It's always great to meet the artists behind the drawings. Here are Rebecca Jamnah, and friend Royquinn Fredericks with the fantastic, bold and iconic drawings they created of their favourite wild Guyana animals. Rebecca has a degree in Earth and Environmental Studies and said:
"I love wildlife and everything you guys are doing. Keep up the good work!" Thank you Rebecca.
Reanna's tremendous drawing was accompanied with an insightful statement that captures the essence of WDATAG? project perfectly - to highlight the array of exciting species humans are fortunate to share the planet with and to recognise each animal as an individual being that lives its life according to its needs. Reanna said:
Another extraordinary drawing of a Jaguar by a very talented 8 year old from Guyana. Dario has captured the iconic roar in the face of this mighty big cat.
Sophia's poignant statement accompanying her beautiful tiger drawing, reflects the effects of manmade destruction on the natural world both globally and in her home country of Guyana. Her statement also echoes one of the pivotal aims of WDATAG? project, to give children, communities, and wildlife a voice. Sophia said:
"Although tigers are not found in my country they are beautiful and magnificent creatures. They are NOT safe in their own habitat, a place they call home. Humans are the greatest threat to these magnificent creatures. While some choose to save them many choose to destroy them. Although there are an estimated 3,900 species alive today, that's still not enough and much work needs to be done. In the 1900s they were approximately 100,000 species alive. Of the nine subspecies of tigers only six species are alive today. From skin to bones, humans take everything from them including their homes. HUMANS ARE NEVER SATISFIED. They will keep hunting and taking until nothing is left. The earth is home to animals as well and not only humans but because these animals don't have a voice, humans choose to take everything they want."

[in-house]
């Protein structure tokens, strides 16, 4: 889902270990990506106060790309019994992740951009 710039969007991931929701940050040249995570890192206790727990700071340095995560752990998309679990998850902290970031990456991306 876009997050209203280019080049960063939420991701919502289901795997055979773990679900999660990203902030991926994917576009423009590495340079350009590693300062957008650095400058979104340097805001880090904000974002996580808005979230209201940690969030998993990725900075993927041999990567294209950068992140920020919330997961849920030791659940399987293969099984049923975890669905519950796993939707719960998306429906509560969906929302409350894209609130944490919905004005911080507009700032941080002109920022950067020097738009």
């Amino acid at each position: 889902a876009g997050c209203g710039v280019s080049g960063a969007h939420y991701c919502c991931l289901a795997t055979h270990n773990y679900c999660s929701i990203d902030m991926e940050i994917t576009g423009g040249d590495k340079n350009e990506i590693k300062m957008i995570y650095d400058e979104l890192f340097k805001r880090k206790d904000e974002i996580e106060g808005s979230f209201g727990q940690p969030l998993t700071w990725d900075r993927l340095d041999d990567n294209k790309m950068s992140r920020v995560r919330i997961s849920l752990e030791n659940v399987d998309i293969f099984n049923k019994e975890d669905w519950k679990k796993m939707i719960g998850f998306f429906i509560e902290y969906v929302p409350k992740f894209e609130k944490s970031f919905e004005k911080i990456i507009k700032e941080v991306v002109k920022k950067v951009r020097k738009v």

Jaguar VU Mary Melville, age 17 orphanage for girls, Guyana
Kingfisher LC Kimberly Singh, Georgetown, Guyana
IWOKRAMA INTERNATIONAL CENTRE STAFF WORKSHOP
Black Caiman CD (Conservation Dependent) Reshma Persaud, age 29, WDATAG? Guyana Team
Lowland Tapir VU Micah Davis, Head Ranger Iwokrama International Centre
Harpy Eagle NT Micah Davis, Head Ranger Iwokrama International Centre
Arapaima Arapaima gigas DATA DEFICIENT J. Jaipaul
Guianan Cock-of-the-rock LC Rohanie age 28, Guyana
Pebas Stubfoot Toad VU Leonie, Fairview
MACKENZIE PRIMARY, LINDEN: GUYANA WILDLIFE WORKSHOPS
Guiana Spider Monkey NT Mayor Waneka Arrindell, WDATAG? Guyana Team
Black Caiman CONSERVATION DEPENDENT Mayor Waneka Arrindell, WDATAG? Guyana Team
Mayor Waneka Arrindell, WDATAG? Guyana Team
Blue-cheeked Amazon EN Camille Cummings Mackenzie Primary Head Mistress, Linden Guyana
Camille Cummings Mackenzie Primary Head Mistress, Linden Guyana
Yellow-footed Tortoise VU Mackenzie Primary Headmistress, Linden Guyana
Camille Cummings Mackenzie Primary Head Mistress, Linden Guyana
Sun Parakeet EN Zoya, Linden, Guyana
Zoya, Linden, Guyana
Giant Anteater VU Nafisah Elliott, age 27, Linden
Blue-cheeked Amazon EN, Nafisah Elliott, age 27, Linden
Nafisah, Linden, Guyana
Red-rumped Agouti LC Latoya, age 42, Linden
Harpy Eagle NT Latoya Gishard, age 42, Linden
Bush Dog NT Shaquanna, Linden
Lowland Tapir VU Grace Hall, age 33, Linden
Lowland Tapir VU Damane Charmane, age 31, Linden
Jaguar Panthera onca Near Threatened, Natasha Croal, age 40, Linden
Yellow-footed Tortoise VU Natasha Croal, age 40, Linden
Pale-throated Three-toed Sloth LC Shurma Williams, MacKenzie Primary Teacher, Linden, Guyana
Shurma Williams, MacKenzie Primary Teacher, Linden, Guyana
Pebas Stubfoot Toad VU Tandica Fox, 38 years old, Linden, Guyana
Guianan Cock-of-the-rock Rupicola rupicola Least Concern, Sharon Joseph, age 37, Linden
Bush Dog Speothos venaticus Near Threatened, Latoya age 35, Linden
Red Siskin Spinus cucullatus Endangered, Kateri age 28, Linden
Giant Armadillo Priodontes maximus Vulnerable, Lynette Pancham age 53, Linden
Red-billed Toucan Ramphastos tucanus Vulnerable, Isola Browne, age 22, Linden
Guiana Spider Monkey NT Latoya Liverpool, age 37, Linden
Beebe’s Rocket Frog Anomaloglossus beebei Endangered Melissa Bagot, age 29, Linden